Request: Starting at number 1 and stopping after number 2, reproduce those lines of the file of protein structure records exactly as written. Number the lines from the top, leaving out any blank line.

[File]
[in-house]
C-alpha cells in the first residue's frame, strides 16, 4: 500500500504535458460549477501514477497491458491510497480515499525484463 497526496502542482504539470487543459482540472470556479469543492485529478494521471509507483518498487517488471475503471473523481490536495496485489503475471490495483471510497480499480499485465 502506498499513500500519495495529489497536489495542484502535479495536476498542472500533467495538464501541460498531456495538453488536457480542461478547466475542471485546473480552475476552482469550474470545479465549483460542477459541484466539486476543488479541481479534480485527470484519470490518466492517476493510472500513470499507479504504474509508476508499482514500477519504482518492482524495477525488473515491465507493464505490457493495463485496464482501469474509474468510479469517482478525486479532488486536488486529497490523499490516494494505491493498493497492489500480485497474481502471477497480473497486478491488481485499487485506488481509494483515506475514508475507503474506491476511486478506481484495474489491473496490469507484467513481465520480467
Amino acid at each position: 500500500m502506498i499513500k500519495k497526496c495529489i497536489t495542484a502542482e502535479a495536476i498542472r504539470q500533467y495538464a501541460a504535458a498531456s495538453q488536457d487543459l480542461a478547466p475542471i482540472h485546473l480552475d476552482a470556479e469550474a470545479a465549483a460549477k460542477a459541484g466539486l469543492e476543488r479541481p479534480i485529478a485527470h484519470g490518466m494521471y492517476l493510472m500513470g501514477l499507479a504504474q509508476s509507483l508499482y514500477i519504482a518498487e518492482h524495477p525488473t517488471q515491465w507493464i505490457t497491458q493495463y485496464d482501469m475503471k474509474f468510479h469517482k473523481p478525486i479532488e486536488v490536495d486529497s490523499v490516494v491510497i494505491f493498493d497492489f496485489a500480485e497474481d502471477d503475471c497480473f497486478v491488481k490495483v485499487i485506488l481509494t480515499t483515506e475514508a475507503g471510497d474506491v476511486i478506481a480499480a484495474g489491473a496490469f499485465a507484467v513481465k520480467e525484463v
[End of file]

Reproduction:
[in-house]
C-alpha cells in the first residue's frame, strides 16, 4: 500500500504535458460549477501514477497491458491510497480515499525484463 497526496502542482504539470487543459482540472470556479469543492485529478494521471509507483518498487517488471475503471473523481490536495496485489503475471490495483471510497480499480499485465 502506498499513500500519495495529489497536489495542484502535479495536476498542472500533467495538464501541460498531456495538453488536457480542461478547466475542471485546473480552475476552482469550474470545479465549483460542477459541484466539486476543488479541481479534480485527470484519470490518466492517476493510472500513470499507479504504474509508476508499482514500477519504482518492482524495477525488473515491465507493464505490457493495463485496464482501469474509474468510479469517482478525486479532488486536488486529497490523499490516494494505491493498493497492489500480485497474481502471477497480473497486478491488481485499487485506488481509494483515506475514508475507503474506491476511486478506481484495474489491473496490469507484467513481465520480467